40. Two things, therefore, love and confidence, are the most efficacious in commending us to others; also this third quality if thou hast it, namely, what many consider to be worthy of admiration in thee, and think to be rightly worthy of honour  [the power, in fact, of giving good advice].
41. Since the giving of good advice is a great means of gaining men's affections, prudence and justice are much needed in every case. These are looked for by most, so that confidence at once is placed in him in whom they exist, because he can give useful and trustworthy advice to whoever wants it. Who will put himself into the hands of a man whom he does not think to be more wise than himself who asks for advice? It is necessary therefore that he of whom advice is asked should be superior to him who asks it. For why should we consult a man when we do not think that he can make anything more plain than we ourselves see it?
42. But if we have found a man that by the vigour of his character, by his strength of mind and influence, stands forth above all others, and further, is better fitted by example and experience than others; that can put an end to immediate dangers, foresee future ones, point out those close at hand, can explain a subject, bring relief in time, is ready not only to give advice but also to give help, -- in such a man confidence is placed, so that he who seeks advice can say: "Though evil should happen to me through him, I will bear it." 
43. To a man of this sort then we entrust our safety and our reputation, for he is, as we said before, just and prudent. Justice causes us to have no fear of deceit, and prudence frees us from having any suspicions of error. However, we trust ourselves more readily to a just than to a prudent man, to put it in the way people generally do. But, according to the definition of the philosophers, where there is one virtue, others exist too,  whilst prudence cannot exist without justice. We find this stated also in our writers, for David says: "The just showeth mercy and lendeth."  What the just lends, he says elsewhere: "A good man is he that showeth mercy and lendeth, he will guide his words with discretion."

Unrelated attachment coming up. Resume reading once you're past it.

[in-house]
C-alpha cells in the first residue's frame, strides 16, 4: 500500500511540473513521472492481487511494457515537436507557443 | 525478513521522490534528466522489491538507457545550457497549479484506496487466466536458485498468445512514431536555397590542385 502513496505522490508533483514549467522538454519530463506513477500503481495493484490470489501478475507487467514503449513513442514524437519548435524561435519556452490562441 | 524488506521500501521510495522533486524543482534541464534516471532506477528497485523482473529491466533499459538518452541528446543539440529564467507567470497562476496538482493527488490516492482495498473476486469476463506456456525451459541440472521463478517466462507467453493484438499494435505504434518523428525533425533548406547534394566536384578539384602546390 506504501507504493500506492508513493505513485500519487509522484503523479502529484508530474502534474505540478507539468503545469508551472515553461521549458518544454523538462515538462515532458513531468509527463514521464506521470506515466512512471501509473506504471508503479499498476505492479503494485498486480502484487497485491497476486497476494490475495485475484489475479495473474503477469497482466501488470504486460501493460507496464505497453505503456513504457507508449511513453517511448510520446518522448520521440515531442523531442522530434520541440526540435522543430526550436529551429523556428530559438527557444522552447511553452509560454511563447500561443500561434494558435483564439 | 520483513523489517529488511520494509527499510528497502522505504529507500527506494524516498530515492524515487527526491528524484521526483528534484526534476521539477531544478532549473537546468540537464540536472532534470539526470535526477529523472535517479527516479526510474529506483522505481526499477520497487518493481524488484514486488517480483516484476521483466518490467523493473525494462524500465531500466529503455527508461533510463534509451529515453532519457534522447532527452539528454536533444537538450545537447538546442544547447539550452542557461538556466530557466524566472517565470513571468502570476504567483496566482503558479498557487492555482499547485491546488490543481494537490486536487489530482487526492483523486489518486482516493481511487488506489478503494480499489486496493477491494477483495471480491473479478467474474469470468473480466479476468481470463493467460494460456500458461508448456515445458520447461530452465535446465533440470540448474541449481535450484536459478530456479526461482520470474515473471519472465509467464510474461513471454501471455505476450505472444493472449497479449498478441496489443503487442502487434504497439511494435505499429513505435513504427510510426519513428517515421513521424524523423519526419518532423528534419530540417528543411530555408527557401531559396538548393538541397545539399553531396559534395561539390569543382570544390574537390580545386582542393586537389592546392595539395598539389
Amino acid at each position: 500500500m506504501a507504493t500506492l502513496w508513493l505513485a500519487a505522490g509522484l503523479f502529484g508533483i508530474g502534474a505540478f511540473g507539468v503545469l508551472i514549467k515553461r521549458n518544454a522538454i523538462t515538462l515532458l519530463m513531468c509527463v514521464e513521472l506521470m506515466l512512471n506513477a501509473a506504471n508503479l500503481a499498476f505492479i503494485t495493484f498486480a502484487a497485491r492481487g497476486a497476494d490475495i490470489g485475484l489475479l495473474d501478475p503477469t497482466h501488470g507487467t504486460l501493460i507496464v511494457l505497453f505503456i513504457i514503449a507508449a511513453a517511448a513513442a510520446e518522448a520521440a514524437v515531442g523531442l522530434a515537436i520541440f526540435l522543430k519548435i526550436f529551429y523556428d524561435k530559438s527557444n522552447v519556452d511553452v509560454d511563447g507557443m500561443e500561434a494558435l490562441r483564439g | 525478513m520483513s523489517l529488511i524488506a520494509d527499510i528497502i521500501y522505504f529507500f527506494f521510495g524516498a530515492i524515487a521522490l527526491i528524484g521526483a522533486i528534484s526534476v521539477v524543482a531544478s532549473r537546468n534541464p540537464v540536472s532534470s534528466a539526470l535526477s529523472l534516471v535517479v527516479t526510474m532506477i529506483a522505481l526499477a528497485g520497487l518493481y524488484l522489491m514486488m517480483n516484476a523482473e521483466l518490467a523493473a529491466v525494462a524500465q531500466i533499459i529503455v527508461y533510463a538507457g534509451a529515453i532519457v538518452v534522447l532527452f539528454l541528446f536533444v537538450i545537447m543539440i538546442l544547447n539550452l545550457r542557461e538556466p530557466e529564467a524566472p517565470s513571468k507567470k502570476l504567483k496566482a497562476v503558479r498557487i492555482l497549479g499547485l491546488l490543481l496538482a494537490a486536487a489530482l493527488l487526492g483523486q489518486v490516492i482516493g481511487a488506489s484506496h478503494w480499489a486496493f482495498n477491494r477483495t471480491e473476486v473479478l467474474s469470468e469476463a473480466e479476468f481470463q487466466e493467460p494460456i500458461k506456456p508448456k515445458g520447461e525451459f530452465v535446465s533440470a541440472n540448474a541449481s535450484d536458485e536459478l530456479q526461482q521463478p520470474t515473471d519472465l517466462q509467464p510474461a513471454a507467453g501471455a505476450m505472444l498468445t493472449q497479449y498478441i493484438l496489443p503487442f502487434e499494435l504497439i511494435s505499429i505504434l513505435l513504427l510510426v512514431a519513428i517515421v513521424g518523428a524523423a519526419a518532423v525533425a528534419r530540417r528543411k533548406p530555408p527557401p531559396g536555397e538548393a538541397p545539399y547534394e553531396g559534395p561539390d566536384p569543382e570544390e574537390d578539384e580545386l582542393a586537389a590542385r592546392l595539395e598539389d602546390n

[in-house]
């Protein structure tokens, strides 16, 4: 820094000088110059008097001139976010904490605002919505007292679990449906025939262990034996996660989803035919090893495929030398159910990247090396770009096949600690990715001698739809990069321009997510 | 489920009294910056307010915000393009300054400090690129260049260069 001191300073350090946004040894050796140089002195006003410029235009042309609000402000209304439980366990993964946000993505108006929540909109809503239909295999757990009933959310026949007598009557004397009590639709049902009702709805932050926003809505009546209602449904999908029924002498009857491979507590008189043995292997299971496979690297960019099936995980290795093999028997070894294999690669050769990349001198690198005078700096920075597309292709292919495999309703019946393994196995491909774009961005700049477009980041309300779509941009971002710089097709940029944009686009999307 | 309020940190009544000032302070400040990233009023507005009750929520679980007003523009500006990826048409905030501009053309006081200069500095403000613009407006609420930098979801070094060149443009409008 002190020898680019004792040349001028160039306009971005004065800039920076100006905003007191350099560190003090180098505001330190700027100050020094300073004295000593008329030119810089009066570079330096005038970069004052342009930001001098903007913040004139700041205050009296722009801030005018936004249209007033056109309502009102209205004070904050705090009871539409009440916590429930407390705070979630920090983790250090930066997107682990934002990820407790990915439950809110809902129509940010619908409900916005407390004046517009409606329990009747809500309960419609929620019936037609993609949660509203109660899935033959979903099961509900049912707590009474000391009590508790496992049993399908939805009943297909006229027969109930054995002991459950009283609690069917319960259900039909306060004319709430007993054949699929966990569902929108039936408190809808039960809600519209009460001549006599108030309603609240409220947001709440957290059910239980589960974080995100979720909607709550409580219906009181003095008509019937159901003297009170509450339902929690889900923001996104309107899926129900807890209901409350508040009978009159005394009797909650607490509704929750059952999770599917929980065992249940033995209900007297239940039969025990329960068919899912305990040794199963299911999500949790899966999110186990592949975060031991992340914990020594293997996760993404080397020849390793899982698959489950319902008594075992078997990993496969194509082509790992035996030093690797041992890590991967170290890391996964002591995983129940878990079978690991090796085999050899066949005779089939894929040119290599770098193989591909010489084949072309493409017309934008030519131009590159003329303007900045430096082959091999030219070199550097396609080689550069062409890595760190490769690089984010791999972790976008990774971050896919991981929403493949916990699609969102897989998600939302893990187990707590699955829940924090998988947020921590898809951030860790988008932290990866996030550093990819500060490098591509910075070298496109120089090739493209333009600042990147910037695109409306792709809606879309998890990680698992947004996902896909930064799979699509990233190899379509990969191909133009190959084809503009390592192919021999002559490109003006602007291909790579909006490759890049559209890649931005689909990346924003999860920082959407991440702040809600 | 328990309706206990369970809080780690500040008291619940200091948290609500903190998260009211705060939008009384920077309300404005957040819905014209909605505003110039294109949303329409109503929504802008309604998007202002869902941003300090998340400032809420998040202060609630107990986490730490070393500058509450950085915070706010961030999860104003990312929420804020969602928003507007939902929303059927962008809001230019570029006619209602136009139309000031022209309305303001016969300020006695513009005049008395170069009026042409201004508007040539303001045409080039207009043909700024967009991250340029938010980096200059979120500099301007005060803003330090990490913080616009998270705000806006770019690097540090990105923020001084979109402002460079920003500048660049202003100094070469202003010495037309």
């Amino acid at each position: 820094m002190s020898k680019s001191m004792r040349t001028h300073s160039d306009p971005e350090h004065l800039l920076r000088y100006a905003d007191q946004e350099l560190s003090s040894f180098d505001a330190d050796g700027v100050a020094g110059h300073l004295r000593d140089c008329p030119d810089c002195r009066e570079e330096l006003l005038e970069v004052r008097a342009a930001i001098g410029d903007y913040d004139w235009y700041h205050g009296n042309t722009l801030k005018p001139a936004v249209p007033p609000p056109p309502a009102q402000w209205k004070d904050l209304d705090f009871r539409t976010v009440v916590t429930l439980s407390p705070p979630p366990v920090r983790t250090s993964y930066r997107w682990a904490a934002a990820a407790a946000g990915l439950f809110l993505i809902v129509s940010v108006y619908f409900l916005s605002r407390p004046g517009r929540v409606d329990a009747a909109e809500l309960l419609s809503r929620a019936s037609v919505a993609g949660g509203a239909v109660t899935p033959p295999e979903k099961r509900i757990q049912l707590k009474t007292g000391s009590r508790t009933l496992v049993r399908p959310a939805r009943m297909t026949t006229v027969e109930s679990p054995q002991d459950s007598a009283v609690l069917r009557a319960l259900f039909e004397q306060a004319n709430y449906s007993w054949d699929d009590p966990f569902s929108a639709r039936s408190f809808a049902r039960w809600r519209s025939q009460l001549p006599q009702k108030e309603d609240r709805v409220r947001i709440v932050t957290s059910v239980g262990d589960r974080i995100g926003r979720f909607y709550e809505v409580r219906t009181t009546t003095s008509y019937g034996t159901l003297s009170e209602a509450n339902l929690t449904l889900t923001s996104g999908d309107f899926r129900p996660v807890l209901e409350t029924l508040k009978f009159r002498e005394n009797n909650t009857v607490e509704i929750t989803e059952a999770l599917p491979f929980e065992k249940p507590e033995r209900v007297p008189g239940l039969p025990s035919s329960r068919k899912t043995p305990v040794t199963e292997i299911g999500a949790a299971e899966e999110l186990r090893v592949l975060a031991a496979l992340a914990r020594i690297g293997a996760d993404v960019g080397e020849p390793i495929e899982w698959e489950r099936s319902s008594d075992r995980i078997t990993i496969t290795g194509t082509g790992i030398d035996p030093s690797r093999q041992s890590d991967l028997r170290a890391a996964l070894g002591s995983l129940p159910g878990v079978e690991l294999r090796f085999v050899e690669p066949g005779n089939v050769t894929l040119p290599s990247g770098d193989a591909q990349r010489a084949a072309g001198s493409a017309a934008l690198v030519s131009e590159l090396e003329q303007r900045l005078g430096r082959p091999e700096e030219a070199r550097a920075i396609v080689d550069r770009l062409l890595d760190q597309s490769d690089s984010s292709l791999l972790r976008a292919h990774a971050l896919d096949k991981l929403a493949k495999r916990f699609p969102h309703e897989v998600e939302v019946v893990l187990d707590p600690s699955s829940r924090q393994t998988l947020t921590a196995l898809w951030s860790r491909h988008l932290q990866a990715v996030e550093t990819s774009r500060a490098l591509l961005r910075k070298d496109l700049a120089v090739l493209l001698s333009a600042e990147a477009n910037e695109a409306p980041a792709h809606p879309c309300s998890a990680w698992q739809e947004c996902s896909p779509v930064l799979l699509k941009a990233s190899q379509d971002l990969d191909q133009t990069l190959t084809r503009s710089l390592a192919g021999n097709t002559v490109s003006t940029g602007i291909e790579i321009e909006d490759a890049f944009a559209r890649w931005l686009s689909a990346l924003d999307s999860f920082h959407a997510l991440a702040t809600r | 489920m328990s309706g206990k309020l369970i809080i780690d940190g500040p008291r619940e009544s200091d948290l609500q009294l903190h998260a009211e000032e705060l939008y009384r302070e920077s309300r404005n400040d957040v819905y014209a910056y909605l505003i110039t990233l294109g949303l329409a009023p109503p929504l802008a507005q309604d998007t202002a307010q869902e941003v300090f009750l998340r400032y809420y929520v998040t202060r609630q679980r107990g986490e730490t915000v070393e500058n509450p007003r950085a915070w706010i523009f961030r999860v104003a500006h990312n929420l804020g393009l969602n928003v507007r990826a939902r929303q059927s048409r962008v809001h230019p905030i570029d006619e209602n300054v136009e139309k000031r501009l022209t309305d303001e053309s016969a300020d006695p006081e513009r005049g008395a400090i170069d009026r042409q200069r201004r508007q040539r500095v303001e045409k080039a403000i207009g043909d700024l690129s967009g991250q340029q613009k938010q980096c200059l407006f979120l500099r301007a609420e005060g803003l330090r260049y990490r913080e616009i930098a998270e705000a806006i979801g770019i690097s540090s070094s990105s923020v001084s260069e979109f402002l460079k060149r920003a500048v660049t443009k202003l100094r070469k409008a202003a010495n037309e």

44. Is not that noble judgment of Solomon full of wisdom and justice? Let us see whether it is so.  "Two women," it says, "stood before King Solomon, and the one said to him, Hear me, my lord, I and this woman dwell in one house, and before the third day we gave birth and bore a son apiece, and were together, there was no witness in the house, nor any other woman with us, only we two alone. And her son died this night, because she overlaid it, and she arose at midnight, and took my son from my breast, and laid it in her bosom, and her dead child she laid at my breast. And I arose in the morning to give my child suck, and found him dead. And I considered it at dawn, and behold it was not my son. And the other woman said, Nay, but the living is my son, and the dead is thy son."
45. This was their dispute, in which either tried to claim the living child for herself, and denied that the dead one was hers. Then the king commanded a sword to be brought and the infant to be cut in half, and either piece to be given to one, one half to the one, and one half to the other. Then the woman whose the child really was, moved by her feelings, cried out: "Divide not the child, my lord; let it rather be given to her and live, and do not kill it." But the other answered: "Let it be neither mine nor hers, divide it." Then the king ordered that the infant should be given to the woman who had said: Do not kill it, but give it to that woman; "For," as it says, "her bowels yearned upon her son." 
46. It is not wrong to suppose that the mind of God was in him; for what is hidden from God? What can be more hidden than the witness that lies deep within; into which the mind of the wise king entered as though to judge a mother's feelings, and elicited as it were the voice of a mother's heart. For a mother's feelings were laid bare, when she chose that her son should live with another, rather than that he should be killed in his mother's sight.
47. It was therefore a sign of wisdom to distinguish between secret heart-thoughts, to draw the truth from hidden springs, and to pierce as it were with the sword of the Spirit not only the inward parts of the body, but even of the mind and soul. It was the part of justice also that she who had killed her own child should not take away another's, but that the real mother should have her own back again. Indeed the Scriptures have declared this. "All Israel," it says, "heard of the judgment which the king had judged, and they feared the king, for they saw that the wisdom of God was in him to do judgment."  Solomon also himself had asked for wisdom, so that a prudent heart might be given him to hear and to judge with justice. 
 Cic. de Off. II. 9.  Ecclus. xxii. 31.  Cic. de Off. II. 10.  Psalm 37.[xxxvi.] 21.  Psalm 112.[cxi.] 5.  1[ Kings iii. 26 ff.  1[ Kings iii. 26.  1[ Kings iii. 28.  1[ Kings iii. 9.
 Ecclus. xxii. 31.
 Cic. de Off. II. 10.
 Psalm 37.[xxxvi.] 21.
 Psalm 112.[cxi.] 5.
 1[ Kings iii. 26 ff.
 1[ Kings iii. 26.
 1[ Kings iii. 28.
 1[ Kings iii. 9.